It was not long ago that every home had a shrine of collected media: CDs, DVDs, books neatly organized for quick reference and dusted off daily for the prying eyes of neighbors and potential mating partners. In reverse these shelves helped us assess the alleged mental and emotional development or character of the people we visited. Owning a particular CD or DVD became conversation starters, ice-breakers, invoking distant memories and exposing latent opinions by simply scanning the shelves like a DNA code.

From Physical to Digital Collections

It was not much later that these shelves slowly gave way to personal digital libraries on our laptops and mobile devices. People still collected movies and decades of discographies on their hard-drives, passing on parts of their collections on USB sticks and DVDs to friends and coworkers. Sharing increased significantly because we could easily duplicate our media, but – more importantly – giving away truckloads of music and movies was the only way to display our collection and socialize around it like in the old days.

But even this has passed. Thanks to services like Spotify and Netflix even our personal digital libraries are vanishing. Constant access overrides ownership. We can save ourselves the trouble of burning CDs or shoveling content on USB drives. Instead, we simply send a link to an album or a movie.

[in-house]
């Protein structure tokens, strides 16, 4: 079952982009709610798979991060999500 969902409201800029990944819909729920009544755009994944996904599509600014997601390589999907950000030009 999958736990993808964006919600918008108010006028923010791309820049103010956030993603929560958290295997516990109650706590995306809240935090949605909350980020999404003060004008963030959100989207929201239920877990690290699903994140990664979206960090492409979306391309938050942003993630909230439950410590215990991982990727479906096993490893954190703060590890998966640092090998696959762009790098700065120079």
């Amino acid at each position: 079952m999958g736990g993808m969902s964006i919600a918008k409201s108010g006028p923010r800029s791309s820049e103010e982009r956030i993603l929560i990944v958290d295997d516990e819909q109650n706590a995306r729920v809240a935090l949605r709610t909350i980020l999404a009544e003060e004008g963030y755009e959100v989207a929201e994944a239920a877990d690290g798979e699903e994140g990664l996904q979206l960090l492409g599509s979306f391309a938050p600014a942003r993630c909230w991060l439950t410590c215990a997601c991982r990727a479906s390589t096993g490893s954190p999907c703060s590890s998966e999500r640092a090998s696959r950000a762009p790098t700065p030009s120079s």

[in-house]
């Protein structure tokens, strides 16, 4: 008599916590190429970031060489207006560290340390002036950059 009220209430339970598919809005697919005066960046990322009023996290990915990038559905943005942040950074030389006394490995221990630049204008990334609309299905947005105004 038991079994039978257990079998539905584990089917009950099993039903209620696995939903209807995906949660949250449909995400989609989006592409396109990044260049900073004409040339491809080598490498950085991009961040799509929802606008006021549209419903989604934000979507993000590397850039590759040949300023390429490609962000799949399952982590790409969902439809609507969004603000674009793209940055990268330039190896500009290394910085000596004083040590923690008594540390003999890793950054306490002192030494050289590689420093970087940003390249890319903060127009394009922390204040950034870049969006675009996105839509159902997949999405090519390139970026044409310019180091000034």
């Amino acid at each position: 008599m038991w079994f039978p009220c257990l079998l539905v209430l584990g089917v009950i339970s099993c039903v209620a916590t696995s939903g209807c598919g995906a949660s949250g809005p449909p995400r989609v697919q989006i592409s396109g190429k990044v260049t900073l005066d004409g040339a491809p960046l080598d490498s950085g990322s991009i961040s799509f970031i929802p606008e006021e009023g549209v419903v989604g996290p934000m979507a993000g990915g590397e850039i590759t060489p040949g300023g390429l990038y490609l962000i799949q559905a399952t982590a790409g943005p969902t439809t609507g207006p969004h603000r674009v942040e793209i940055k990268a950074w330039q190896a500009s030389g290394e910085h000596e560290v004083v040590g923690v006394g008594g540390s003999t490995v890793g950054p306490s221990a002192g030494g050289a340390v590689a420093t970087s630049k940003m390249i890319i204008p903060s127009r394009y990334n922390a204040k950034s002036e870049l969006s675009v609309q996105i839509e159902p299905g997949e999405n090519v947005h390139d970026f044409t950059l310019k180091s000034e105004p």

Whether this process may be sad or simply convenient, it will eventually happen to our books, too. They’ve already disappeared from our shelves and migrated to e-reading devices, neatly categorized in personal collections but invisible except to their owner. Furthermore, when we purchase ebooks through Amazon we don’t really own them. Our money doesn’t buy us a three-dimensional artifact for our shelves, instead it buys us access to the book from a variety of devices, anytime, anywhere.

Access instead of Ownership

All of the above puts the question of ownership in a new light.

Ownership used to be a prerequisite for access. If you didn’t own a book, movie or music album (even if just temporarily through a friend or library), you couldn’t access (read, watch or listen to) it. But if the cloud allows access anywhere, anytime – then what’s the role of ownership?

Is ownership perhaps even more important today when companies try to dictate the way we consume our media? Can we really rely on public libraries and corporations to store and collect all relevant cultural media for future generations? Or is the emotional attachment to our physical or even digital media libraries just a remnant of the past?

img: CC by Daniel*1977

How The Cloud Killed The Library

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